Leaving T.H. White aside for the moment, I'm going back to my own often overly glib use of English after catching myself using the word "sanguine" a couple of times recently. It is not a word I would say, but it is apparently one I write without hesitation. I would never say "I am not overly sanguine about the prospect." I would say "I am not too confident about that." Or "I am not optimistic."
So why "sanguine"? Does it have a further (or, my fear, an entirely different)meaning than the more commonplace words? It sounds like it has something to do with blood. But perhaps not. Here goes:
Well, I am uncharacteristically close to the mark on this one. The word does mean cheerful or optimistic and it also means "of the color of blood" or red. The connection between the two lies in the medieval theory of the body as having four humors, or fluids--blood, phlegm, bile, and black bile. Charming. Anyway, one's personality was supposed to be controlled by one's dominant humor. If one was ruled by their blood, they were supposed to have a ruddy face and the qualities of courage, hope and the willingness to fall in love. Not too shabby. I hesitate to think what the qualities of one ruled by black bile were.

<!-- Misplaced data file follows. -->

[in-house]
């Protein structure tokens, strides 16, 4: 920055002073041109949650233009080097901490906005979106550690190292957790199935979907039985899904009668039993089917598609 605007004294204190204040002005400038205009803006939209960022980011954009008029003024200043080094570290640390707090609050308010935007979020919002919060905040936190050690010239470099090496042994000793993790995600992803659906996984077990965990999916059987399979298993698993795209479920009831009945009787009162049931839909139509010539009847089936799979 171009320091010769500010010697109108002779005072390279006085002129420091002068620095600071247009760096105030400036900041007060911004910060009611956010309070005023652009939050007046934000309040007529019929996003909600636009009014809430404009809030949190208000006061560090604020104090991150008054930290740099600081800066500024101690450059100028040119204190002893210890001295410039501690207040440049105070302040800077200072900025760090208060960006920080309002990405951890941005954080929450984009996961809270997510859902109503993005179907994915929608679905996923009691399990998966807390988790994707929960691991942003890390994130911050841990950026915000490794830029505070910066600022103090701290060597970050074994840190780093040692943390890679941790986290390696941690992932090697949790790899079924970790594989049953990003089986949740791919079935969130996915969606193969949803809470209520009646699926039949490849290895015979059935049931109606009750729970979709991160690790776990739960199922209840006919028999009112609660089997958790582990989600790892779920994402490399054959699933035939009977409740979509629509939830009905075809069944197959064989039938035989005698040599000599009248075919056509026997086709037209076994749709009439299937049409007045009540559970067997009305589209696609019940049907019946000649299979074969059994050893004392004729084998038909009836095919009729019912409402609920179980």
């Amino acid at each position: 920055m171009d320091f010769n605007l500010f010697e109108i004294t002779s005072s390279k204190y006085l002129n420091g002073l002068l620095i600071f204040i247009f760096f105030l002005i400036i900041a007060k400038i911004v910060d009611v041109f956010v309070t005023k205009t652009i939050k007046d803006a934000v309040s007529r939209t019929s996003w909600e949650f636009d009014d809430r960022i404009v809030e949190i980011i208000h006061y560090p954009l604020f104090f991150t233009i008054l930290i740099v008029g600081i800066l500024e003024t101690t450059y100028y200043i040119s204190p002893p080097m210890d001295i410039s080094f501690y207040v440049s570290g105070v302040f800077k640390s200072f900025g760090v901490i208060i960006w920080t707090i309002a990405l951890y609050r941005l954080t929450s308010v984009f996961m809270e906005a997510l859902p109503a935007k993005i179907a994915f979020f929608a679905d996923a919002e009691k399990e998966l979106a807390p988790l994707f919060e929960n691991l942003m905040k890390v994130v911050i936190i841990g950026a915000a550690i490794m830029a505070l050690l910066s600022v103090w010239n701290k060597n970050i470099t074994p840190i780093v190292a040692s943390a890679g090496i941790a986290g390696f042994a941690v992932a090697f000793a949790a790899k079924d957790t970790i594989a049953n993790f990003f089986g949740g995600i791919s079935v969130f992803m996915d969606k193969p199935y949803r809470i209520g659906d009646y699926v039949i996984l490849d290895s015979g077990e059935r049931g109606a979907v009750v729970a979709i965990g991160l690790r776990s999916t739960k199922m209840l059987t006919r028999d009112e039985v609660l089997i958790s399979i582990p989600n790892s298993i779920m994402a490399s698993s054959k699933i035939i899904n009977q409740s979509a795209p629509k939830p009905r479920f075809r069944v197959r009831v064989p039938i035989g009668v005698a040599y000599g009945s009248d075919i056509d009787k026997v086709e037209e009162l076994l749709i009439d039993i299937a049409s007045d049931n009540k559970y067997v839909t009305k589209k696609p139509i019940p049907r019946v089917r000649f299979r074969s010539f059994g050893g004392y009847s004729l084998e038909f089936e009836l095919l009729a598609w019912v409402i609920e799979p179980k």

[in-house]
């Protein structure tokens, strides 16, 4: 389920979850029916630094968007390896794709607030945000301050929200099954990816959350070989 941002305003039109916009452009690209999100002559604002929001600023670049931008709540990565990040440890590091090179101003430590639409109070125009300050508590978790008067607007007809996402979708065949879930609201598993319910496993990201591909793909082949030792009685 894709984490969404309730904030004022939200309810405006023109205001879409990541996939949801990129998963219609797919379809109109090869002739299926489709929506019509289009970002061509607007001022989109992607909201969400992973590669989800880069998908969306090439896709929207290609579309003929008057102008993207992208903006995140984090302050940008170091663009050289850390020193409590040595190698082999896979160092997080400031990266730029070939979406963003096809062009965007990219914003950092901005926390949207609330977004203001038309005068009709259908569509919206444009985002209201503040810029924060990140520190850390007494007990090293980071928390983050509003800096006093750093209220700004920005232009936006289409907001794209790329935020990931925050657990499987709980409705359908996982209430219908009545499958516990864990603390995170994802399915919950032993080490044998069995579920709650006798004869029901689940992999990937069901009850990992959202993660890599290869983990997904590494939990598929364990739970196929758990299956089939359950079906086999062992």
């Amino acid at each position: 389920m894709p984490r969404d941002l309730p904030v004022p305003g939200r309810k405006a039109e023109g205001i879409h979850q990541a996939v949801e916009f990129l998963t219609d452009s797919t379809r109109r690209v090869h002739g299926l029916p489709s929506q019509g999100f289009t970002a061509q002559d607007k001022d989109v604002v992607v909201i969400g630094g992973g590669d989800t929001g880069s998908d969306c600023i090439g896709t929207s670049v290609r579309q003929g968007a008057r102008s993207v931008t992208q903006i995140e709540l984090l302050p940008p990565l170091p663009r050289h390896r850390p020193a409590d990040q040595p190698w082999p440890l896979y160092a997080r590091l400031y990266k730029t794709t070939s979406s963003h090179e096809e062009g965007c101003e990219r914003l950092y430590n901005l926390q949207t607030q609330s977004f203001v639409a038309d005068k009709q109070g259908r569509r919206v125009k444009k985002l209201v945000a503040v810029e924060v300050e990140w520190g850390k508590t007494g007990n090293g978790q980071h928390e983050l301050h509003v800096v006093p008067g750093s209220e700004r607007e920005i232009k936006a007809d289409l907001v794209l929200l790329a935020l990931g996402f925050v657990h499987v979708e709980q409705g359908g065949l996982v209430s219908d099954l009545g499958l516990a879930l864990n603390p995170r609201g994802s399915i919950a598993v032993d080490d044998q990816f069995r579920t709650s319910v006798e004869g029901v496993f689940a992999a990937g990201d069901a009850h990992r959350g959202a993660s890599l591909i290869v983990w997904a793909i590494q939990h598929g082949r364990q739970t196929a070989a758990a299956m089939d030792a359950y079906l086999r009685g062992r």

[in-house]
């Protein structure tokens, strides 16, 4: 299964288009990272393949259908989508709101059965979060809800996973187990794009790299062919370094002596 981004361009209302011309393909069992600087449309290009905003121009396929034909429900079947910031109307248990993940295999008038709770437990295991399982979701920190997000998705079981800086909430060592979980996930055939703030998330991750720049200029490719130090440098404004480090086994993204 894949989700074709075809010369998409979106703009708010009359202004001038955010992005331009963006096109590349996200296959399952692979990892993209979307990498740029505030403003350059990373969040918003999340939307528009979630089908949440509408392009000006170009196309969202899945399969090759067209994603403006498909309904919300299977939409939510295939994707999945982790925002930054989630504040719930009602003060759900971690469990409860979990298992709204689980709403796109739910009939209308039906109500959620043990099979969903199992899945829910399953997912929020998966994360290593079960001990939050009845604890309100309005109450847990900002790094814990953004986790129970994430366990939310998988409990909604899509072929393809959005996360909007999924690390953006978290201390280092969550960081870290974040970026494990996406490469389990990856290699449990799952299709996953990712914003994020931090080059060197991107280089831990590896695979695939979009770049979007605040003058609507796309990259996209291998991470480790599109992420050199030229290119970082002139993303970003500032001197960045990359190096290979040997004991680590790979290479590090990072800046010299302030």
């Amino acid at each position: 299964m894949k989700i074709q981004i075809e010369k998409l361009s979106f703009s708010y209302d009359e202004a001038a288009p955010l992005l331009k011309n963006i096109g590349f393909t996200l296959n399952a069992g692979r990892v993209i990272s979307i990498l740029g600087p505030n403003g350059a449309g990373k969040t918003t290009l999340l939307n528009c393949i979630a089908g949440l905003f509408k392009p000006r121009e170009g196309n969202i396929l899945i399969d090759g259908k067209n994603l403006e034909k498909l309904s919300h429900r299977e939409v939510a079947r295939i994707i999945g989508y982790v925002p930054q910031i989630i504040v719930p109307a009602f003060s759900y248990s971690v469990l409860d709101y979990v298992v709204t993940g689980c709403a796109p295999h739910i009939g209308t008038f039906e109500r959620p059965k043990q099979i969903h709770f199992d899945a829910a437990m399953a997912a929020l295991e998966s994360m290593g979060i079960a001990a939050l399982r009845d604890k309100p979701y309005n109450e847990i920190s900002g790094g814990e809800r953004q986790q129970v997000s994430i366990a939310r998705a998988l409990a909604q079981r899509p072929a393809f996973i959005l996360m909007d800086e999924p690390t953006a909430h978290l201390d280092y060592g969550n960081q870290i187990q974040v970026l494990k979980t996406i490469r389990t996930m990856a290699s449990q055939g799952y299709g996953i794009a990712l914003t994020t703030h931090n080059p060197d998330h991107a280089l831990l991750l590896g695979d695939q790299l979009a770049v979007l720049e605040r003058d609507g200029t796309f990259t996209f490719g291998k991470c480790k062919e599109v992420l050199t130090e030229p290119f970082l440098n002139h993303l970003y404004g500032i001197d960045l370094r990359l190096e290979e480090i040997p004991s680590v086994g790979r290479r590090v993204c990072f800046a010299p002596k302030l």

The dictionary notes that "sanguine" and "sanguinary" are related linguistically but very different in meaning. "Sanguinary" means bloodthirsty. I'd be willing to bet that most of the sanguinary types were, and probably still are, mainly the envious black bile people. Probably only hoping to put a few roses in their cheeks...
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